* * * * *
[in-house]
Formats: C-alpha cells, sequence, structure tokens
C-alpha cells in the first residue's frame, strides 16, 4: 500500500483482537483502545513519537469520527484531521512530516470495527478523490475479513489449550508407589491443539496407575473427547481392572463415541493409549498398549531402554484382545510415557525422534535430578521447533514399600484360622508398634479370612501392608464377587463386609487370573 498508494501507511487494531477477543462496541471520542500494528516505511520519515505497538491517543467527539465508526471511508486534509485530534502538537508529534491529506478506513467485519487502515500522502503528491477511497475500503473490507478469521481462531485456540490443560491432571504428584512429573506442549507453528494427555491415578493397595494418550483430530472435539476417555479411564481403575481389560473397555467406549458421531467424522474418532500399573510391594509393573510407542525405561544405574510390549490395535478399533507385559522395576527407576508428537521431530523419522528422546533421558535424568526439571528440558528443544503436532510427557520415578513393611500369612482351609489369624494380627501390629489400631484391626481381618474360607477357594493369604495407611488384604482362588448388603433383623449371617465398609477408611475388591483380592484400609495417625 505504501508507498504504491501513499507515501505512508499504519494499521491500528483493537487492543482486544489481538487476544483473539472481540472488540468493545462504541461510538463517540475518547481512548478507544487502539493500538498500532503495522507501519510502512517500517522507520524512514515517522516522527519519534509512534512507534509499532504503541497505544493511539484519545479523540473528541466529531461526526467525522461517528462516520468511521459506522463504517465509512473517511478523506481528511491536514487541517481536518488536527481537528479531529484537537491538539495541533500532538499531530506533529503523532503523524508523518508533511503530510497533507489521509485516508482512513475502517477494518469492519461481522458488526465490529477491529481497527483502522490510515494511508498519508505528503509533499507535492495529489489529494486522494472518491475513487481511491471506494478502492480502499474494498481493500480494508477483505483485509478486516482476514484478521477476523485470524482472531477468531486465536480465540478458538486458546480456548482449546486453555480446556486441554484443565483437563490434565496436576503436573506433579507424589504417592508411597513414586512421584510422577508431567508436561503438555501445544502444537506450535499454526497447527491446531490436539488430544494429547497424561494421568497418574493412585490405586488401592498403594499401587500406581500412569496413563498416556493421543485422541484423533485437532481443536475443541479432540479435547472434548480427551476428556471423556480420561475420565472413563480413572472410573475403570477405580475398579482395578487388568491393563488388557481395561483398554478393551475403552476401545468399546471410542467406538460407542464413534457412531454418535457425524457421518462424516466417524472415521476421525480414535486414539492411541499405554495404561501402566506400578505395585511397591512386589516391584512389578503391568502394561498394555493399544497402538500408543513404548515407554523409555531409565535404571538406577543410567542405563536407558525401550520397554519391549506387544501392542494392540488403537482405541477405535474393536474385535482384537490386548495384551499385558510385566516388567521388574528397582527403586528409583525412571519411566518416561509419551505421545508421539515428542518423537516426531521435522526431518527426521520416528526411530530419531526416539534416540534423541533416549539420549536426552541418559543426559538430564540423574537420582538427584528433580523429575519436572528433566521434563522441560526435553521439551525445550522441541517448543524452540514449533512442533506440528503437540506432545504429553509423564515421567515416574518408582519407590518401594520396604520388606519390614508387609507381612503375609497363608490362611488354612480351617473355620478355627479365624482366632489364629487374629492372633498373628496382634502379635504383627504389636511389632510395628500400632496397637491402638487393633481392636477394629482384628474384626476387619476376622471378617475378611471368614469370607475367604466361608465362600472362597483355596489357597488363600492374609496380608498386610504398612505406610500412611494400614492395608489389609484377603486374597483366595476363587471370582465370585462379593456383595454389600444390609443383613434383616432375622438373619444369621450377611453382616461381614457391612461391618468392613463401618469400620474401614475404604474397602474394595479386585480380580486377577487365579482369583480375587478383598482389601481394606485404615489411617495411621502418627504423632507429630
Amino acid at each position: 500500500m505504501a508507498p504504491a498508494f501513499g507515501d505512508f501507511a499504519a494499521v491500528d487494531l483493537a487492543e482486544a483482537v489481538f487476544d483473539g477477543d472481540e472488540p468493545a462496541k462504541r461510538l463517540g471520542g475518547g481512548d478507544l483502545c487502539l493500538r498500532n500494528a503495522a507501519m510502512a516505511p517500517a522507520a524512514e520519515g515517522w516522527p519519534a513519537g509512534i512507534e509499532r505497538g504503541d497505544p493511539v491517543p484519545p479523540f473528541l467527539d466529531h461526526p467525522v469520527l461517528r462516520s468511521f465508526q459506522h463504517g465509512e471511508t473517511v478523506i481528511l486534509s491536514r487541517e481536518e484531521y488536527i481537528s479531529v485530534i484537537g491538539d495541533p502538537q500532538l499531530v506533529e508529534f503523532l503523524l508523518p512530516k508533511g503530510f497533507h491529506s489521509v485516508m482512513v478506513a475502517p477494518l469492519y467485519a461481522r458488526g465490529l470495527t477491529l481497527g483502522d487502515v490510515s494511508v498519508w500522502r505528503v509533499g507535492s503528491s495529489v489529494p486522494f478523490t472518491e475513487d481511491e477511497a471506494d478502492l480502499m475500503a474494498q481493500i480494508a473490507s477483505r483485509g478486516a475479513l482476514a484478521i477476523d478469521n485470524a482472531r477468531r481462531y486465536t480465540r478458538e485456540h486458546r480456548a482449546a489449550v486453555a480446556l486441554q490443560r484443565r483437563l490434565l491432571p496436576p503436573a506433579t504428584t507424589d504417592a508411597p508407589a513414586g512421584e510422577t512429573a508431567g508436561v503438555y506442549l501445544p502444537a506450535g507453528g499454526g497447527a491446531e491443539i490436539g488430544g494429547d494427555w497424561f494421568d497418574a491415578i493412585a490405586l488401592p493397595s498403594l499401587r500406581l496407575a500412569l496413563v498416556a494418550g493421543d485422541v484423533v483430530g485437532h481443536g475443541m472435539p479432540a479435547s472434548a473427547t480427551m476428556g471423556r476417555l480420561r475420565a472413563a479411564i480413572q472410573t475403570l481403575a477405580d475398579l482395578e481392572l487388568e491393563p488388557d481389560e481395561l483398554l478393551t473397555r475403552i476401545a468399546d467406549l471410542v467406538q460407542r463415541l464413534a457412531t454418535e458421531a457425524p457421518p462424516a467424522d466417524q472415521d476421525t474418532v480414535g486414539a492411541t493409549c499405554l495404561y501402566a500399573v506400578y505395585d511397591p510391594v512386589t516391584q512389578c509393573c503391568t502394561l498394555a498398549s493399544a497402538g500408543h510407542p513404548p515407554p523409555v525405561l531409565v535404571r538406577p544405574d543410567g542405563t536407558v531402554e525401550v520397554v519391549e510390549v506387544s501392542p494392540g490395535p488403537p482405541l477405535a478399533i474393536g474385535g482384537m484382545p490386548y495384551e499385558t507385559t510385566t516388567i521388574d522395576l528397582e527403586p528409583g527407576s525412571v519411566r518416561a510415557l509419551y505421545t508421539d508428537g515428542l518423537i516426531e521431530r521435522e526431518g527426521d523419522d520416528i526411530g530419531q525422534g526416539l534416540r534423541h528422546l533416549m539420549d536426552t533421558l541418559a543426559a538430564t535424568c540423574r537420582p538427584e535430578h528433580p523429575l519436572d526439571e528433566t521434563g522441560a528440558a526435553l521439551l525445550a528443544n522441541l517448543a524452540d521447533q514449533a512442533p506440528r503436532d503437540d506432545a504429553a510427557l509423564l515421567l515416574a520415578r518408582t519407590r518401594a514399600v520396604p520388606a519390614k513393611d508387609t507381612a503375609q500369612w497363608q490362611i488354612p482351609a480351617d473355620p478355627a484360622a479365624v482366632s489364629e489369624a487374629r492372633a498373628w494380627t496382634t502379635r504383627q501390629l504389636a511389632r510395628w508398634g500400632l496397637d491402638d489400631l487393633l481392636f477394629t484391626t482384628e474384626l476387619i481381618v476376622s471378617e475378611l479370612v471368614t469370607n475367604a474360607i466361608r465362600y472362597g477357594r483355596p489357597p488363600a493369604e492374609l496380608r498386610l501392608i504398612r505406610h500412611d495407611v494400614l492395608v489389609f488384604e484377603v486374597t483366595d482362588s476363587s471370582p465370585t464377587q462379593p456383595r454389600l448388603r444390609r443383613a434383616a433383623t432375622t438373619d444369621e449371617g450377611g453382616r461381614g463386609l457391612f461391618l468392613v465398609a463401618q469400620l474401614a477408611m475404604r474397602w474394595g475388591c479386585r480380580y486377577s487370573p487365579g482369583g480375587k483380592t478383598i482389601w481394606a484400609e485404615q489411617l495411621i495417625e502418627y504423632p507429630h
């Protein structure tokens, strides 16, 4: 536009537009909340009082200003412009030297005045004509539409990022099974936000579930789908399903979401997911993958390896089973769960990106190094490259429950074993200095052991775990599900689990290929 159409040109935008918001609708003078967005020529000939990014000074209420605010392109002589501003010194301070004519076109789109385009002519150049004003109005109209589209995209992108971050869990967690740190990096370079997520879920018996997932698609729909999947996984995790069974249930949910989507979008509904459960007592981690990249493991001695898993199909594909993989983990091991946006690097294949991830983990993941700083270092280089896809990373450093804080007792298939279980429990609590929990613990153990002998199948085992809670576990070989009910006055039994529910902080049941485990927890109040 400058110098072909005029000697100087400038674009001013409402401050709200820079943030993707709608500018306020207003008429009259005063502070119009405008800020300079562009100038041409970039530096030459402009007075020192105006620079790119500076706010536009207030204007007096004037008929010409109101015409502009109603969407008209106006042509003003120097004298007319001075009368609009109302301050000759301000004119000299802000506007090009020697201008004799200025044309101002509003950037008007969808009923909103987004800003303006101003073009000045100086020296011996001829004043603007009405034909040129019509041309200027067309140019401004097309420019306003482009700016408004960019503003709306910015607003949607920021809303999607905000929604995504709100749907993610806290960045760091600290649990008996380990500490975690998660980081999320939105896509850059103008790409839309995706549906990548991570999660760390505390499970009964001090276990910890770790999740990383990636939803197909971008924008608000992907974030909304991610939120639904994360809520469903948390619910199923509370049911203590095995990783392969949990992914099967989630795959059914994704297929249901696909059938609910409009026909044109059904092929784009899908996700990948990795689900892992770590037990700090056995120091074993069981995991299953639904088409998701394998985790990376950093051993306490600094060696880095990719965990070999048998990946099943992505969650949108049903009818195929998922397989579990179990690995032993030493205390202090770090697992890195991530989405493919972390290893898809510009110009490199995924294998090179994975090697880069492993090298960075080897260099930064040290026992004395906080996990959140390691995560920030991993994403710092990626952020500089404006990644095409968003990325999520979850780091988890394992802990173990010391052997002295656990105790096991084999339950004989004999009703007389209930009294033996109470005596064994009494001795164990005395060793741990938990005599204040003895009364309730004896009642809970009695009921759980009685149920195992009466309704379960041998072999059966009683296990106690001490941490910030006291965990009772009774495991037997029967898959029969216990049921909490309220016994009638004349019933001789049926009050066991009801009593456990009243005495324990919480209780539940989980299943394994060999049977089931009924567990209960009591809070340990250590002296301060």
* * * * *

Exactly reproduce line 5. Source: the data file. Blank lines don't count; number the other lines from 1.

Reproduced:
């Protein structure tokens, strides 16, 4: 536009537009909340009082200003412009030297005045004509539409990022099974936000579930789908399903979401997911993958390896089973769960990106190094490259429950074993200095052991775990599900689990290929 159409040109935008918001609708003078967005020529000939990014000074209420605010392109002589501003010194301070004519076109789109385009002519150049004003109005109209589209995209992108971050869990967690740190990096370079997520879920018996997932698609729909999947996984995790069974249930949910989507979008509904459960007592981690990249493991001695898993199909594909993989983990091991946006690097294949991830983990993941700083270092280089896809990373450093804080007792298939279980429990609590929990613990153990002998199948085992809670576990070989009910006055039994529910902080049941485990927890109040 400058110098072909005029000697100087400038674009001013409402401050709200820079943030993707709608500018306020207003008429009259005063502070119009405008800020300079562009100038041409970039530096030459402009007075020192105006620079790119500076706010536009207030204007007096004037008929010409109101015409502009109603969407008209106006042509003003120097004298007319001075009368609009109302301050000759301000004119000299802000506007090009020697201008004799200025044309101002509003950037008007969808009923909103987004800003303006101003073009000045100086020296011996001829004043603007009405034909040129019509041309200027067309140019401004097309420019306003482009700016408004960019503003709306910015607003949607920021809303999607905000929604995504709100749907993610806290960045760091600290649990008996380990500490975690998660980081999320939105896509850059103008790409839309995706549906990548991570999660760390505390499970009964001090276990910890770790999740990383990636939803197909971008924008608000992907974030909304991610939120639904994360809520469903948390619910199923509370049911203590095995990783392969949990992914099967989630795959059914994704297929249901696909059938609910409009026909044109059904092929784009899908996700990948990795689900892992770590037990700090056995120091074993069981995991299953639904088409998701394998985790990376950093051993306490600094060696880095990719965990070999048998990946099943992505969650949108049903009818195929998922397989579990179990690995032993030493205390202090770090697992890195991530989405493919972390290893898809510009110009490199995924294998090179994975090697880069492993090298960075080897260099930064040290026992004395906080996990959140390691995560920030991993994403710092990626952020500089404006990644095409968003990325999520979850780091988890394992802990173990010391052997002295656990105790096991084999339950004989004999009703007389209930009294033996109470005596064994009494001795164990005395060793741990938990005599204040003895009364309730004896009642809970009695009921759980009685149920195992009466309704379960041998072999059966009683296990106690001490941490910030006291965990009772009774495991037997029967898959029969216990049921909490309220016994009638004349019933001789049926009050066991009801009593456990009243005495324990919480209780539940989980299943394994060999049977089931009924567990209960009591809070340990250590002296301060």